Mississippi Senate Race Between Cindy Hyde-Smith and Mike Espy Tightens - Rolling Stone
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Mississippi Voters Could Make History in Yet Another Race About Race

Democrat Mike Espy could defeat Republican Cindy Hyde-Smith in what has suddenly become the latest Southern election with national implications

Mike Espy and Cindy Hyde-SmithMike Espy and Cindy Hyde-Smith

Mike Espy and Cindy Hyde-Smith

Rogelio V Solis/AP/REX Shutterstock, Chris Todd/EPA-EFE/REX Shutterstock

Who knew Cindy Hyde-Smith was such a comedian? The Republican senator from Mississippi, appointed in March to replace the ancient and ailing Thad Cochran, has been on quite a roll in the run-up to next Tuesday’s runoff election against Mike Espy, who was the state’s first black congressman since Reconstruction before serving in Bill Clinton’s cabinet.

At a campaign event earlier this month, Hyde-Smith chose the following quip to praise the cattle rancher who’d introduced her to the assembled white folk: “If he invited me to a public hanging, I’d be on the front row.” The next day, campaigning at Mississippi State, a student asked her about voter suppression. “There’s a lot of liberal folks in those other schools that maybe we don’t want to vote,” she said. “Maybe we just want to make it a little more difficult. And I think that’s a great idea.”

The “public hanging” remark, Hyde-Smith said in a statement, was merely a common “expression of exaggerated regard.” Espy was among the many Mississippians, white and black, who were puzzled by this: “I thought I’d heard every kind of Southern colloquialism ever uttered, but I’ve never heard anything about any sort of public hanging.” One thing everybody in Mississippi does know, though, is that “public hangings” were euphemisms for lynchings — and according to the NAACP, more blacks were lynched in this state than in any other.

But come on, y’all: Lighten up! “It’s OK to still have a sense of humor in America isn’t it?” Hyde-Smith’s twitter account begged after the damning video clips were released last week by a Louisiana blogger. The campaign’s tweet depicted the senator in a light moment with students at Mississippi State, saying they’d “enjoyed a laugh with Cindy despite out-of-state social media posts trying to mislead Mississippians.”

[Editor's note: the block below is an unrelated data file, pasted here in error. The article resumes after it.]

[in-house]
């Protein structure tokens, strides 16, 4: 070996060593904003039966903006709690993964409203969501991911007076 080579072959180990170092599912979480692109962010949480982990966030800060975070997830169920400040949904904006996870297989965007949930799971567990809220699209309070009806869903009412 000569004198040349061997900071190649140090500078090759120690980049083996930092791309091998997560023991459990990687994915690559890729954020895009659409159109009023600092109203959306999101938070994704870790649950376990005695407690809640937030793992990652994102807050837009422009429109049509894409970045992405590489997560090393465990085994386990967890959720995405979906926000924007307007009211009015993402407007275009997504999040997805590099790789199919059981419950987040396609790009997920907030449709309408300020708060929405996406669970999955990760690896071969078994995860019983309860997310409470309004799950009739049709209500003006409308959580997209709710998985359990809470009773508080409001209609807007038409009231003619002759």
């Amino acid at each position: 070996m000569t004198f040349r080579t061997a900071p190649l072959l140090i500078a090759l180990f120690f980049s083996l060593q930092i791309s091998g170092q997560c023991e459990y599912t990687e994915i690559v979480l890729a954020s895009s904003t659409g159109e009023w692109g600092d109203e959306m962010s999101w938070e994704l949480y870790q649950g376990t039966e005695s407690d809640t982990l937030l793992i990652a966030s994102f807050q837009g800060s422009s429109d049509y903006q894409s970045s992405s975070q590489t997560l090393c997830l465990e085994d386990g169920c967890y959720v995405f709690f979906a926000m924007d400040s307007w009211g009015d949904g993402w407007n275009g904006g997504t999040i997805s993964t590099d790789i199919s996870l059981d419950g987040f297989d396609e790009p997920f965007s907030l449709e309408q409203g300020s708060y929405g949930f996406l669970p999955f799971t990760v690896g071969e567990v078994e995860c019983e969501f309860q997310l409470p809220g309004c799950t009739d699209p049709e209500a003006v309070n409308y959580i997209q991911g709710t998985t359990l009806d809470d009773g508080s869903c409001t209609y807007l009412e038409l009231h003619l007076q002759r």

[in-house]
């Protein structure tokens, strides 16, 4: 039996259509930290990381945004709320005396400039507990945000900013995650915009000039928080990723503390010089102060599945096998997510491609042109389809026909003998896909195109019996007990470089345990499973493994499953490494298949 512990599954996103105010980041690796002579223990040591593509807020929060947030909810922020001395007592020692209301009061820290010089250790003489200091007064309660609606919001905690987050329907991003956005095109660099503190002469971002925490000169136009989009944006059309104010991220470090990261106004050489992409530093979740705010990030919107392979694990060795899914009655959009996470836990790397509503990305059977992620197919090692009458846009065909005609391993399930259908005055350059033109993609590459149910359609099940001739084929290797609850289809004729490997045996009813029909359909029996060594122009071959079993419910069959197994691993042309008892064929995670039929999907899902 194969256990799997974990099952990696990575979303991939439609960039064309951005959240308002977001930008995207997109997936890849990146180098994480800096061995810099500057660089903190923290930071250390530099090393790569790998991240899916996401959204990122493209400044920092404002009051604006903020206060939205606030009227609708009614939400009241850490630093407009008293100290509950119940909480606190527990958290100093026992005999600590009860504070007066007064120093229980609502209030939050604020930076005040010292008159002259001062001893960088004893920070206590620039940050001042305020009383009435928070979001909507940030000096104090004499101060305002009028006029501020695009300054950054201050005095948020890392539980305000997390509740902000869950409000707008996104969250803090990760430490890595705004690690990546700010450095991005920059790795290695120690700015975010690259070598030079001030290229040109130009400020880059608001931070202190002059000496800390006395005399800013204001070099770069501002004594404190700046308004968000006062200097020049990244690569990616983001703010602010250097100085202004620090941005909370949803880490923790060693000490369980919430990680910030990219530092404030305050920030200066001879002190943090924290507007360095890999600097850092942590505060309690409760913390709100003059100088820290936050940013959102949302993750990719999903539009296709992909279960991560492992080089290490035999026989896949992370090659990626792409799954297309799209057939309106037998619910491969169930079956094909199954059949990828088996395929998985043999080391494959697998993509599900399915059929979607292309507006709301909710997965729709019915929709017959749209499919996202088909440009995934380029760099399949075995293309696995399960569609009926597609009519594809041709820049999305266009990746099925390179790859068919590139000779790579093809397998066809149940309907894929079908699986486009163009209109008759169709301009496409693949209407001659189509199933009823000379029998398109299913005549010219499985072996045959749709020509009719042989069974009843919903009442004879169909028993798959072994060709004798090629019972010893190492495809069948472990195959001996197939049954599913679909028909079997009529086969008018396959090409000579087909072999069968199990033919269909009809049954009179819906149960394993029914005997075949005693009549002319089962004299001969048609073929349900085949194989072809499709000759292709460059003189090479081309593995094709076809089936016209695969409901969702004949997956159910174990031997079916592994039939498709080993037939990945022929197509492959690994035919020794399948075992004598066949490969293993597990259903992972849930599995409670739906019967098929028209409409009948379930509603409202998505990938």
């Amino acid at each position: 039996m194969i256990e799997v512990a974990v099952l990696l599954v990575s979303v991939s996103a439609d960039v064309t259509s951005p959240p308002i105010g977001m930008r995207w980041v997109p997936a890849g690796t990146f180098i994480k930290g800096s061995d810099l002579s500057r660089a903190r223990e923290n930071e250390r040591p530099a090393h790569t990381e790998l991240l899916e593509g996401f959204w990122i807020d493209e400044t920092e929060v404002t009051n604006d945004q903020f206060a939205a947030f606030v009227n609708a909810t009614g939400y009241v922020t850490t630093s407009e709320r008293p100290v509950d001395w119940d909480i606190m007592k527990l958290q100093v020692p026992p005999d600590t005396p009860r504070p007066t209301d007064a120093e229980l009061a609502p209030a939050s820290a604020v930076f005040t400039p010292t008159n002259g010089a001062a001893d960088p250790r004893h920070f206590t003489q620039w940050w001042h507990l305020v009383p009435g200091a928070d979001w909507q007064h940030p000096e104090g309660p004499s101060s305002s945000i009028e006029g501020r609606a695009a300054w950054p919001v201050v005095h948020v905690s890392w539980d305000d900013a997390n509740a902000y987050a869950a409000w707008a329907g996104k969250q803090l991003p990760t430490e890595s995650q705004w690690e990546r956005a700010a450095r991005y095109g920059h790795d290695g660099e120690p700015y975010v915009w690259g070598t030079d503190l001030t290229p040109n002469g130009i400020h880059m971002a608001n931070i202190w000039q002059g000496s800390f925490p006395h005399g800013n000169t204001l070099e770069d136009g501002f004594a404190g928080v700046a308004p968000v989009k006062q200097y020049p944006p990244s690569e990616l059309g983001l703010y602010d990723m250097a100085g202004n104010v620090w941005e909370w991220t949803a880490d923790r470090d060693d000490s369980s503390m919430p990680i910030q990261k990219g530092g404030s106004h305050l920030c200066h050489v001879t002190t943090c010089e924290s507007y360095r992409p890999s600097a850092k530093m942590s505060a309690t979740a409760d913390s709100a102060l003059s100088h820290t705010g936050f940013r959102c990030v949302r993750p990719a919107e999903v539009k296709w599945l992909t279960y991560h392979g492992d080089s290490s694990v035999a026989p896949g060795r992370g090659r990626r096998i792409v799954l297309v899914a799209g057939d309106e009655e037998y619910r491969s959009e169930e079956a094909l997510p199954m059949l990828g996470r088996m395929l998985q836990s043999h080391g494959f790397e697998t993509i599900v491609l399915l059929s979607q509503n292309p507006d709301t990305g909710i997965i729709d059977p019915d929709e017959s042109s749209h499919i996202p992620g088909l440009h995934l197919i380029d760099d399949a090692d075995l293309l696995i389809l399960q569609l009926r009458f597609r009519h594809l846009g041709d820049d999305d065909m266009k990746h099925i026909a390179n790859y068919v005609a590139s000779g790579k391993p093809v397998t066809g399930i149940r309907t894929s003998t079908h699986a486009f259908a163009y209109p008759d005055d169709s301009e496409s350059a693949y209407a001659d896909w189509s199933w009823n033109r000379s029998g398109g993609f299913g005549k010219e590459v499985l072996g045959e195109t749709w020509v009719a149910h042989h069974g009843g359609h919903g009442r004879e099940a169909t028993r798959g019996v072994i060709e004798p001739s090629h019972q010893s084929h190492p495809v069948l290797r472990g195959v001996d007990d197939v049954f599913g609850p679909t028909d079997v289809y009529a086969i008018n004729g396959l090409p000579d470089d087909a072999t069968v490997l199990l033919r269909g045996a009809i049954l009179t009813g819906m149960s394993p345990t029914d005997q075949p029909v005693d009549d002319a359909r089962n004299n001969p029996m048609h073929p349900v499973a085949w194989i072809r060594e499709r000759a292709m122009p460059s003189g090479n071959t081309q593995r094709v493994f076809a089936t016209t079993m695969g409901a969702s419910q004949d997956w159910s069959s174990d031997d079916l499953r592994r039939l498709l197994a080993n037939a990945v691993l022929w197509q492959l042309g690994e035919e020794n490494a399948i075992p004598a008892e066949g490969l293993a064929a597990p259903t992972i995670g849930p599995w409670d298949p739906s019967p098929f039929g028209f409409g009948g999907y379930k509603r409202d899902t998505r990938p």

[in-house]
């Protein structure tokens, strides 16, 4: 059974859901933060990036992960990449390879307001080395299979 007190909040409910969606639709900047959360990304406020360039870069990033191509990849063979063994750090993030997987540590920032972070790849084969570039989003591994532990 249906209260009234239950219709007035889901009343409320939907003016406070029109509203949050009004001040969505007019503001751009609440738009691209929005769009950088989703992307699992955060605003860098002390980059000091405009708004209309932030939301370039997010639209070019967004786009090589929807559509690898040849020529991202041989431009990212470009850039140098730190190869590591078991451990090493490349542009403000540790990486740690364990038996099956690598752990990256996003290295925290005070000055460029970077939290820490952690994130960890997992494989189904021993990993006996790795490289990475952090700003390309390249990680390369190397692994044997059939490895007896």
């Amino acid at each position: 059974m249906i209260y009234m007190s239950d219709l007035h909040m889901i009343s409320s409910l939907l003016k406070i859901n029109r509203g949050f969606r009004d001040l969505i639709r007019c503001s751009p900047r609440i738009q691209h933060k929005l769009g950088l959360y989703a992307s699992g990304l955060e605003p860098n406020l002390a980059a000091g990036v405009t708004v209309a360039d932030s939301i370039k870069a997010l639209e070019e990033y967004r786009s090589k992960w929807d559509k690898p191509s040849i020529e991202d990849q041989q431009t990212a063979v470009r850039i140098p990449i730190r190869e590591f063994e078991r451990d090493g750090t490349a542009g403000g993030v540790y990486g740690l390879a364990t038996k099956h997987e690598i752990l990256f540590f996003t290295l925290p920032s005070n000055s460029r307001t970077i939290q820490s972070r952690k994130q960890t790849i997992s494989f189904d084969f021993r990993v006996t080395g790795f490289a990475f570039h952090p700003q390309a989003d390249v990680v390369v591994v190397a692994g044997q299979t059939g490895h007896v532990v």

But the video shows nobody laughing at her voter-suppression “joke.” And the black student in the photo, far from amused, demanded the photo be taken down. “I am disgusted,” wrote J.R. Coleman, who said he’d come out to hear the senator because he’s a political-science major, not because he supports her. “She is trying to show herself in a different light by using this photo of me. We were not laughing in regards to her terrible statements.”

By this point, nobody was laughing — Republicans included. (On Tuesday, Walmart withdrew its support for Hyde-Smith and asked for its donation back, followed by Union Pacific.) While she’s running against a well-qualified black candidate in the state with the nation’s highest percentage of black voters (35 percent), Hyde-Smith — who was the state agriculture secretary before Gov. Phil Bryant sent her to Washington — had looked to be on a glide path to victory after November 6th, when she fended off a farther-right Republican to advance to the November 27th runoff. Even though the ascendant progressive movement in the Deep South, which lifted Doug Jones to victory over Roy Moore in Alabama last December and fueled near-victories for Stacey Abrams and Andrew Gillum earlier this month, has been on the ground in Mississippi for months, it seemed likely that Espy was also doomed to fall short. Mississippi Democrats had simply been too far down, for way too long, to pull off a statewide win of such magnitude.

All the Republican candidate had to do, really, was heed a version of Espy’s own campaign mantra, from his first campaign for Congress in 1986: “You must excite your black voters and not incite your white voters.” As long as Hyde-Smith avoided “inciting” black voters to turn out in record numbers, she was almost surely headed back to Washington. But she couldn’t contain herself, and now Republicans are scrambling to send money and campaign reinforcements while shaking their heads at the inability of their candidates steer clear of racial rhetoric.

“If Republicans want to quit being accused of being racist,” GOP operative Amanda Carpenter said on CNN this past weekend, “they need to stop saying racist things.” But that’s proven to be a particular challenge in the age of Trump, when eager imitators like Ron “Monkey This Up” DeSantis and Hyde-Smith discover that the president is the only one who gets off scot-free with repulsive bigotry.

Having kicked the hornets’ nest, Hyde-Smith’s obvious next move was to issue a sincere apology. Instead, when her campaign sought to do damage control last week, scheduling a hasty press conference with Gov. Bryant after the videos came out, things just got worse. While Hyde-Smith stood by tight-lipped, refusing to say anything more than “we’ve released a statement,” the governor went off on a wild tangent about how black women are participating in “the genocide of 20 million African American children” by getting abortions. “Nobody wants to say anything about that,” Bryant said. “No one wants to talk about that.” But the “cold, grim truth is, children are being murdered.”